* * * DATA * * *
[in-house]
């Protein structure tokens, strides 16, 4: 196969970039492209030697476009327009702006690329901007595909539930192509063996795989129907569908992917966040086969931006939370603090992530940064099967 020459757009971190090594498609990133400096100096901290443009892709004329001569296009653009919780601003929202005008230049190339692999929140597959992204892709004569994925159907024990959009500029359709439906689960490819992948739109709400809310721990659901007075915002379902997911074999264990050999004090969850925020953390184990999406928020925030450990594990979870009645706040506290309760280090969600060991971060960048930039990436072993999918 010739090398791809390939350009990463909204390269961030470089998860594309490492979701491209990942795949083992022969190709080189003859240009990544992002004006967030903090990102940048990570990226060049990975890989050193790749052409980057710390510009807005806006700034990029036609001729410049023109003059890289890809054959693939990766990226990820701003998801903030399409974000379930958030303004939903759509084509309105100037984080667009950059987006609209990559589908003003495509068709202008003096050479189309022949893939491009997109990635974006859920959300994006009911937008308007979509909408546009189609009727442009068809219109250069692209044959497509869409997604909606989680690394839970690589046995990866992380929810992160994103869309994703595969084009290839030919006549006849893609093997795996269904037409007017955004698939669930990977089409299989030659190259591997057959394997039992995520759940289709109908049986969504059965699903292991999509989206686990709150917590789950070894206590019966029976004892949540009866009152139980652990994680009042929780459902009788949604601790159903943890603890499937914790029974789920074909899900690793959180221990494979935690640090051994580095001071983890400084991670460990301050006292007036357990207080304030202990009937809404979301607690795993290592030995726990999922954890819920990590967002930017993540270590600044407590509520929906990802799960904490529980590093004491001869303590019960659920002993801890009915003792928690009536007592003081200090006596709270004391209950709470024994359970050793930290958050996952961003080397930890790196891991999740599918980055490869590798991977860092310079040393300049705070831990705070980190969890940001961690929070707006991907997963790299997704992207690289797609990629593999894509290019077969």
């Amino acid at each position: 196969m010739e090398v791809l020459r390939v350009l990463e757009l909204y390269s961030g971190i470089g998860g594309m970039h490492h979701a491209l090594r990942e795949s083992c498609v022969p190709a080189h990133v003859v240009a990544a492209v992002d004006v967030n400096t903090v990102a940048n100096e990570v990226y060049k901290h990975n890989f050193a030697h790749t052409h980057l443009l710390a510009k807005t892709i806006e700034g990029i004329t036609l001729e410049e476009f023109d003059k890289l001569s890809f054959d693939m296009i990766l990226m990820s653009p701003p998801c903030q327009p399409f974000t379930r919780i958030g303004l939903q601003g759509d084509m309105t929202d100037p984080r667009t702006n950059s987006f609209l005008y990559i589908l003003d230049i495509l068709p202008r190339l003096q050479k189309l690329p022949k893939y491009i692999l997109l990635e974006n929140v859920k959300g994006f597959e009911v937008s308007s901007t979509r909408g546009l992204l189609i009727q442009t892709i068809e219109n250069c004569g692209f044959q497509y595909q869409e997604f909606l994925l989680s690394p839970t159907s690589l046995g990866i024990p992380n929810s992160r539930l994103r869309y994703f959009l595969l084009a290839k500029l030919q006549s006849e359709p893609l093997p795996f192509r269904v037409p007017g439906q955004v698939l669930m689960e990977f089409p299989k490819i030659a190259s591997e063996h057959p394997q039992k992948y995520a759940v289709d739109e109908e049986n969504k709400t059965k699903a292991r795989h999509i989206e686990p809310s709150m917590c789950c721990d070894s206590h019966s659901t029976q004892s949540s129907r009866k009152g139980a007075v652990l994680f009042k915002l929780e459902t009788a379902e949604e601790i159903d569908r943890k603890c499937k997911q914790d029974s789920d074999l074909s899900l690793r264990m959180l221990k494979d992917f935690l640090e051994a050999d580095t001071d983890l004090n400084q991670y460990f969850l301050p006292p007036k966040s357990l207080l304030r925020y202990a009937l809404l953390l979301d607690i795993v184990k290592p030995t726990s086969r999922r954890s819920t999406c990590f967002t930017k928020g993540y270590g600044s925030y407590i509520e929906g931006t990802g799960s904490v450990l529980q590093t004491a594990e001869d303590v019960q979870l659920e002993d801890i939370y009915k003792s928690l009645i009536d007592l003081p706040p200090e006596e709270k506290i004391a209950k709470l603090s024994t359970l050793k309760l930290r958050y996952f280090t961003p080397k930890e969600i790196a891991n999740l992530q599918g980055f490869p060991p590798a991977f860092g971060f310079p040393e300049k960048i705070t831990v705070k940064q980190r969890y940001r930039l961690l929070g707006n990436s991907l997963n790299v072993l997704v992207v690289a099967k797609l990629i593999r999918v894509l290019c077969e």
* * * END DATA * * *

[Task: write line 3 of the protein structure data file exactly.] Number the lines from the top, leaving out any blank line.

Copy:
């Amino acid at each position: 196969m010739e090398v791809l020459r390939v350009l990463e757009l909204y390269s961030g971190i470089g998860g594309m970039h490492h979701a491209l090594r990942e795949s083992c498609v022969p190709a080189h990133v003859v240009a990544a492209v992002d004006v967030n400096t903090v990102a940048n100096e990570v990226y060049k901290h990975n890989f050193a030697h790749t052409h980057l443009l710390a510009k807005t892709i806006e700034g990029i004329t036609l001729e410049e476009f023109d003059k890289l001569s890809f054959d693939m296009i990766l990226m990820s653009p701003p998801c903030q327009p399409f974000t379930r919780i958030g303004l939903q601003g759509d084509m309105t929202d100037p984080r667009t702006n950059s987006f609209l005008y990559i589908l003003d230049i495509l068709p202008r190339l003096q050479k189309l690329p022949k893939y491009i692999l997109l990635e974006n929140v859920k959300g994006f597959e009911v937008s308007s901007t979509r909408g546009l992204l189609i009727q442009t892709i068809e219109n250069c004569g692209f044959q497509y595909q869409e997604f909606l994925l989680s690394p839970t159907s690589l046995g990866i024990p992380n929810s992160r539930l994103r869309y994703f959009l595969l084009a290839k500029l030919q006549s006849e359709p893609l093997p795996f192509r269904v037409p007017g439906q955004v698939l669930m689960e990977f089409p299989k490819i030659a190259s591997e063996h057959p394997q039992k992948y995520a759940v289709d739109e109908e049986n969504k709400t059965k699903a292991r795989h999509i989206e686990p809310s709150m917590c789950c721990d070894s206590h019966s659901t029976q004892s949540s129907r009866k009152g139980a007075v652990l994680f009042k915002l929780e459902t009788a379902e949604e601790i159903d569908r943890k603890c499937k997911q914790d029974s789920d074999l074909s899900l690793r264990m959180l221990k494979d992917f935690l640090e051994a050999d580095t001071d983890l004090n400084q991670y460990f969850l301050p006292p007036k966040s357990l207080l304030r925020y202990a009937l809404l953390l979301d607690i795993v184990k290592p030995t726990s086969r999922r954890s819920t999406c990590f967002t930017k928020g993540y270590g600044s925030y407590i509520e929906g931006t990802g799960s904490v450990l529980q590093t004491a594990e001869d303590v019960q979870l659920e002993d801890i939370y009915k003792s928690l009645i009536d007592l003081p706040p200090e006596e709270k506290i004391a209950k709470l603090s024994t359970l050793k309760l930290r958050y996952f280090t961003p080397k930890e969600i790196a891991n999740l992530q599918g980055f490869p060991p590798a991977f860092g971060f310079p040393e300049k960048i705070t831990v705070k940064q980190r969890y940001r930039l961690l929070g707006n990436s991907l997963n790299v072993l997704v992207v690289a099967k797609l990629i593999r999918v894509l290019c077969e």